ACA7 passed the Assembly in this past fall.  We’re trying to stop it in the Senate.  That would save everyone a lot of time and money.  Referendum campaigns are very expensive and time consuming.  If we fail to stop ACA7 in the Senate, it will be on the ballot in November, and 2024 will be a wasted year for me and my fellow “NO on ACA7” volunteers.  I don’t mean wasted in the sense of doing something useless … opposing ACA7 is important … but wasted in the sense that we shouldn’t have defend Prop 209 TWICE.

As you may recall, the last effort to repeal Proposition 209 was less than four years ago.  That effort (known as Prop 16) was well financed.  The proponents of the repeal had more than 14 times the amount of money we had.  But we beat the pants off ’em anyway.  Over 57% of voters rejected it.

Three differences could matter this time–one that cuts against us and two that cut against ACA7.  It’s much trickier than Prop 16 was, and that’s a problem for us.  It purports to just create a procedure for making exceptions to Prop 209.  In practice, the exceptions will swallow the rule.  We’ll need to work hard to make sure voters understand that.  The good news is that we have excellent reason to believe that we will be better financed than last time. Last time, big donors thought we were going to lose.  They didn’t want to waste their money.  Now they see that we can win, and some are excited to help.  The second thing that cuts against ACA7 is that this time around it is associated with the reparations movement.  Reparations are not exactly a popular cause.  California wasn’t even a slave state.  But the California Legislature’s Black Caucus has designated ACA7 as part of its “2024 Reparations Legislative Package,” so I guess they think it will fly.

Maybe they were misled by the report of the California Task Force on Reparations, which claims that over 60% of Californians support reparations.  But they only got that number by asking a loaded question:

A much more professional poll showed that Californians oppose cash reparations by more than a 2 to 1 margin.  That poll showed the support for other kinds of reparations was weak too.  Only 29% of those polled thought Calif was doing “too little” for African Americans.  By contrast, 48% said either “too much” or “about the right amount.”  With those numbers, it is very unlikely that a majority can be mustered for reparations of any kind.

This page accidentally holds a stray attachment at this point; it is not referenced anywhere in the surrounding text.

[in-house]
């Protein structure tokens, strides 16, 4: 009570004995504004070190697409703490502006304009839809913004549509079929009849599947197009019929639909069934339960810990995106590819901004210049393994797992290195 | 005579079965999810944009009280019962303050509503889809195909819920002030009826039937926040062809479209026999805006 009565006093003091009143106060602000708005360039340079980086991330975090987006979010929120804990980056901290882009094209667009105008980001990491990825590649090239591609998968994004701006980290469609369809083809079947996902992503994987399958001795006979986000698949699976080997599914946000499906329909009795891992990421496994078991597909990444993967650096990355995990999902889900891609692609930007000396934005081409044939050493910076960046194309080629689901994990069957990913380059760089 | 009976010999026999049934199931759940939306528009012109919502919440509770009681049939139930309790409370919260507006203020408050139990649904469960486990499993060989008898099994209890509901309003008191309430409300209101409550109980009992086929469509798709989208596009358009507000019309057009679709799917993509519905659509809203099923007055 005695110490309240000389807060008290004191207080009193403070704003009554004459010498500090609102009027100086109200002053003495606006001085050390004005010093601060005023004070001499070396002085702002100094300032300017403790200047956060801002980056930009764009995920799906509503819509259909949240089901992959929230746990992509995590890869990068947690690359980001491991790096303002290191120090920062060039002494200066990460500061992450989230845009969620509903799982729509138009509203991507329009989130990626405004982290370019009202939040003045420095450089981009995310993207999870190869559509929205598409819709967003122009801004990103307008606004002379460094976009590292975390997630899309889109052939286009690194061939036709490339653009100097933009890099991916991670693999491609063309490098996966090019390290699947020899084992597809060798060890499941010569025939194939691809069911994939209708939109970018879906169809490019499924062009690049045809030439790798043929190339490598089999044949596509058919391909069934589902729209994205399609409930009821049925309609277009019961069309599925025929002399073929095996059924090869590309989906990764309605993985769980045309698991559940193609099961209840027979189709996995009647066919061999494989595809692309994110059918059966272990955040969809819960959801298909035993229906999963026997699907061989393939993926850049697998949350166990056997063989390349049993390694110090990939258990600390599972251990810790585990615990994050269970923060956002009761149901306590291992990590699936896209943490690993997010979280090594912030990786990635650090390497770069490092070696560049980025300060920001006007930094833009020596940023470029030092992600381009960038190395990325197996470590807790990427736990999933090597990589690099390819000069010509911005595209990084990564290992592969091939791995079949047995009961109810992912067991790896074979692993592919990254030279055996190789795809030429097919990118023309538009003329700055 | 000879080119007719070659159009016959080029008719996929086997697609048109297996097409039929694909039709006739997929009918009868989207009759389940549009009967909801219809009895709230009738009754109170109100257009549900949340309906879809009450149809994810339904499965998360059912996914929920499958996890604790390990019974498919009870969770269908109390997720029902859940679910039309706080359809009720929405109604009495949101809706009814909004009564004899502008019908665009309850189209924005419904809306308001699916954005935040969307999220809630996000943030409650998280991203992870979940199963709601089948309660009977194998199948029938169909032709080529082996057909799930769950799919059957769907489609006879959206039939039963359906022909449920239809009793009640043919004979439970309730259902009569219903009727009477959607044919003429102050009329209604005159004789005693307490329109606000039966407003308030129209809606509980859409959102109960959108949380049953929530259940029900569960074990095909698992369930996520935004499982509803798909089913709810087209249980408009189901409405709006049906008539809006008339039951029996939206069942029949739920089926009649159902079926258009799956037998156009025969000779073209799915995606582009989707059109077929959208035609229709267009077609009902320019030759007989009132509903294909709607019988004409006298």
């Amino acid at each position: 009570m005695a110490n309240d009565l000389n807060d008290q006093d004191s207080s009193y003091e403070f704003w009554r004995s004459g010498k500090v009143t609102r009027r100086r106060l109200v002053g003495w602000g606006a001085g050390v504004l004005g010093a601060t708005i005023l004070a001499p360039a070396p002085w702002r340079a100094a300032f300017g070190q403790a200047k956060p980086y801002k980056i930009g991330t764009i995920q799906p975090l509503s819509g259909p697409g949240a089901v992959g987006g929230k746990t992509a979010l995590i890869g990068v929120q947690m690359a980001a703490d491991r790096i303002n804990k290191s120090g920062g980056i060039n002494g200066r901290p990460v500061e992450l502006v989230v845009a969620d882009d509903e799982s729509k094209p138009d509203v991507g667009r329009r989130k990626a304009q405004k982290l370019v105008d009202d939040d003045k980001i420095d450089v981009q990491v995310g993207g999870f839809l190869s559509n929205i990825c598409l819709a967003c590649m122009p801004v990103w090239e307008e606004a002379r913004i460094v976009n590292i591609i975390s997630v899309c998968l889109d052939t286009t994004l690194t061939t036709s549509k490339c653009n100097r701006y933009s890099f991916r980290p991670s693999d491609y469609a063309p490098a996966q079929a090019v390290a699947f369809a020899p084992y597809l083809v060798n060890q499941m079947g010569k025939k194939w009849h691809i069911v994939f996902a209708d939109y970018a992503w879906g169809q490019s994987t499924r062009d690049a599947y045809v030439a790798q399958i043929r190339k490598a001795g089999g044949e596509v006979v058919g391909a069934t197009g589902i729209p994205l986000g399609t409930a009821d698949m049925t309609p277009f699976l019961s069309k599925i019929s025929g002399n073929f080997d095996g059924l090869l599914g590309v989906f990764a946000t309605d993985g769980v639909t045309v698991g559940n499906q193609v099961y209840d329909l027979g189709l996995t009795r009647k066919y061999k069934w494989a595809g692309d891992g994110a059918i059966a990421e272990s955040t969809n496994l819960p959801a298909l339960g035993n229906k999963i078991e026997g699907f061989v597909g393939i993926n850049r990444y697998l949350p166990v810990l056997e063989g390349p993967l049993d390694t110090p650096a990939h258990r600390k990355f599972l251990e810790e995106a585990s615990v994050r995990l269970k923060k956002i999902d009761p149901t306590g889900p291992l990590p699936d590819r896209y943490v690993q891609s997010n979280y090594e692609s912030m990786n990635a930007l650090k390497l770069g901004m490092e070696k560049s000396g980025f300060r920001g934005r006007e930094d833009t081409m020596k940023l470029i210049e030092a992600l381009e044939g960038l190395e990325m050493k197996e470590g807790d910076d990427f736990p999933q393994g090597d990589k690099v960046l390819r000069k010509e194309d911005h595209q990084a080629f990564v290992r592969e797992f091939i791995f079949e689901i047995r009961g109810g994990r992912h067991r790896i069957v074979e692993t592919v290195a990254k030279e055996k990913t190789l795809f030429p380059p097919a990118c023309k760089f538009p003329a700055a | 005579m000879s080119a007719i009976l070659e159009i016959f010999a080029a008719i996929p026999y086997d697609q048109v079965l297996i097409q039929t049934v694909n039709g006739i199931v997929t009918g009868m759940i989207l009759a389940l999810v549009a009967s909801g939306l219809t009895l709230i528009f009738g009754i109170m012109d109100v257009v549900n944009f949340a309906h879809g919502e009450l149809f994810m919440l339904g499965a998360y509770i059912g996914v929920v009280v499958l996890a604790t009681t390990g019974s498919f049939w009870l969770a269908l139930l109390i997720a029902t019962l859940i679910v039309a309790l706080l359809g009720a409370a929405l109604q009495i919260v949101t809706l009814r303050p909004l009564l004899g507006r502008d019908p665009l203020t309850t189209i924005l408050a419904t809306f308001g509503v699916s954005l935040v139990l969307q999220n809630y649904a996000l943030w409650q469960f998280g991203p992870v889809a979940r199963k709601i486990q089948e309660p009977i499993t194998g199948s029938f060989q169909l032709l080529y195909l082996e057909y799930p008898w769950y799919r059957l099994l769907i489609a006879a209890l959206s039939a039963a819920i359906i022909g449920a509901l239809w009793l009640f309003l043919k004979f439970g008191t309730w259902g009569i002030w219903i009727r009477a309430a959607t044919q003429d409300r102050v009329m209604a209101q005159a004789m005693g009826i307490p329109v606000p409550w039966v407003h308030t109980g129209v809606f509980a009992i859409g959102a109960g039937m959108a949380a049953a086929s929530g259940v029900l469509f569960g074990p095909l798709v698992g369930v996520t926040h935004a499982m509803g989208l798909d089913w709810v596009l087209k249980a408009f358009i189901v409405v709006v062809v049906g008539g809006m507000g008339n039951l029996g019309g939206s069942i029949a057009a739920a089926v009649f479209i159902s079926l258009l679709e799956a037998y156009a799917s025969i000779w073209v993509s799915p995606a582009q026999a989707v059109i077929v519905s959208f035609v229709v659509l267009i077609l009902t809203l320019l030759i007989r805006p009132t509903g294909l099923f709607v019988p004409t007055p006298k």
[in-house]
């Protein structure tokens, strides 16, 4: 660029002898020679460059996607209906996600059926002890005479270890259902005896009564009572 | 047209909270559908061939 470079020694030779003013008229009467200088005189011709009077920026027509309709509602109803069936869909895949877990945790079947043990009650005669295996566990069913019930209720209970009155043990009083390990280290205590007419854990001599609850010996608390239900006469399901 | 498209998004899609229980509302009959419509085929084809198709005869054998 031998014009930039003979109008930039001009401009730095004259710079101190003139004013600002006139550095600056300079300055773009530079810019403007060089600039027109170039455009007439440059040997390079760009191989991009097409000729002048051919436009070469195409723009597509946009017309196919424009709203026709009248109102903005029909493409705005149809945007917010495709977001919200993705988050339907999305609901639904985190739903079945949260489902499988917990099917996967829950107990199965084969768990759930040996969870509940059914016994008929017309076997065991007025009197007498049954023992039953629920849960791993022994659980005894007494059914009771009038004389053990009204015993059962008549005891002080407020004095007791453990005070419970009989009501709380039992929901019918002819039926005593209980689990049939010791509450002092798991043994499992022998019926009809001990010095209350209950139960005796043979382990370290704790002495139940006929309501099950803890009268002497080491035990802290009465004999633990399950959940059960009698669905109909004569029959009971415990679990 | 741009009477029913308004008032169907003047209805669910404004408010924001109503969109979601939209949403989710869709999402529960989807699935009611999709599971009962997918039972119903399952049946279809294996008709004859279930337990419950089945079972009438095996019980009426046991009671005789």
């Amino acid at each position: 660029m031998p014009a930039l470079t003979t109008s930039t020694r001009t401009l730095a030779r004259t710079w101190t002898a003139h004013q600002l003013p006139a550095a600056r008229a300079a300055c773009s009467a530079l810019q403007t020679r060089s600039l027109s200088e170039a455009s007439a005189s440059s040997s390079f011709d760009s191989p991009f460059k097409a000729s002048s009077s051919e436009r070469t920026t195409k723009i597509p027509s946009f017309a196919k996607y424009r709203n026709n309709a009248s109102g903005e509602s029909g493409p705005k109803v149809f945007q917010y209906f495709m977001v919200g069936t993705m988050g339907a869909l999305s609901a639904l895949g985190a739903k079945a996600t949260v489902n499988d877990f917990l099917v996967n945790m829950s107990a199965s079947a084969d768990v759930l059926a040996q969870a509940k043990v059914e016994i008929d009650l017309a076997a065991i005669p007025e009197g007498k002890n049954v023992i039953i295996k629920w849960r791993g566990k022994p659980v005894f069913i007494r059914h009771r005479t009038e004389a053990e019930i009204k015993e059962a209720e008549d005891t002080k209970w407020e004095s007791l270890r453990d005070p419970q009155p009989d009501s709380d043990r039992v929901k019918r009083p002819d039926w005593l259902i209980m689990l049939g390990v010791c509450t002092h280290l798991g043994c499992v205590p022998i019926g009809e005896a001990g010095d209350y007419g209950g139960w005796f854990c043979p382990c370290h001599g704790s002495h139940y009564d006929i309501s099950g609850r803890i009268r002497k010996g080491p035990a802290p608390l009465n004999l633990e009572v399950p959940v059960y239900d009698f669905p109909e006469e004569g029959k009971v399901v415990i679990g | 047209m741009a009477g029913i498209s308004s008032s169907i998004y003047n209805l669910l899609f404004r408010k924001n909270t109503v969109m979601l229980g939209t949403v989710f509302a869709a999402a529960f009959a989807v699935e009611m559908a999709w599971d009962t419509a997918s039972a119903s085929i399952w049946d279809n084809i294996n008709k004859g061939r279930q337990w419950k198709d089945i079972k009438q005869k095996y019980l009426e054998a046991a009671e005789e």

If you’re so inclined, please sign the petition, email senators, and/or like/retweet my tagged “No on ACA7” tweets.  The software for emailing senators allows you to either send a form letter or copy the senators’ addresses and transfer them over to your own email system where you can write your own message.

Meanwhile, I’m going to Sacramento today to talk to Senators and their staff members.  Wish me luck.

REPARATIONS:  The members of the Black Caucus of the California Legislature are making it explicit that ACA7 is part of their “reparations package.”  That seems impolitic of them to me.  Californians–particularly those whose families came to America in the last 40 years or so–are unlikely to be excited about paying reparations, whether cash or non-cash.  Already a pro-reparations group is saying the package as a whole is NOT ENOUGH.

Nothing good will come of this.  I can’t imagine Gavin Newsom is happy about it coming up while he is trying to establish himself as a moderate Democrat.






ONE MORE POINT ABOUT THE MONA LISA:  This is hardly an original thought, but it will make me feel better to say it in one sentence:  Nothing makes it clearer that climate activism is about hating Western Civilization (and not about climate) than attacking one of Western Civilization’s greatest works of art.

I would add, “Throw the book at ’em,” but that would be more than one sentence.

HANG DOWN YOUR HEAD, TOM DOOLEY:  I knew that the well-known folk song, Tom Dooley, was about a real murder.  But, oh my … I didn’t know part about free sex and … uh … syphilis … that is assuming it’s true.

Tom Dooley–actual name Tom Dula–had quite the story (or stories).  I have no idea which version, if any, is the correct one.  I guess I don’t need to know.  But if you’d like to sort it out, you can start with the links above.

Good song anyway.  But I may have to hand down my own head to sing it now.

HOT! HOT! HOT!:  My partner-in-crime Maimon Schwarzschild and I have just posted our take on Students for Fair Admissions v. Harvard (2023) and the way in which that case brings a new clarity to the law.  (One of the points we make is that the dissents are really hardcore.)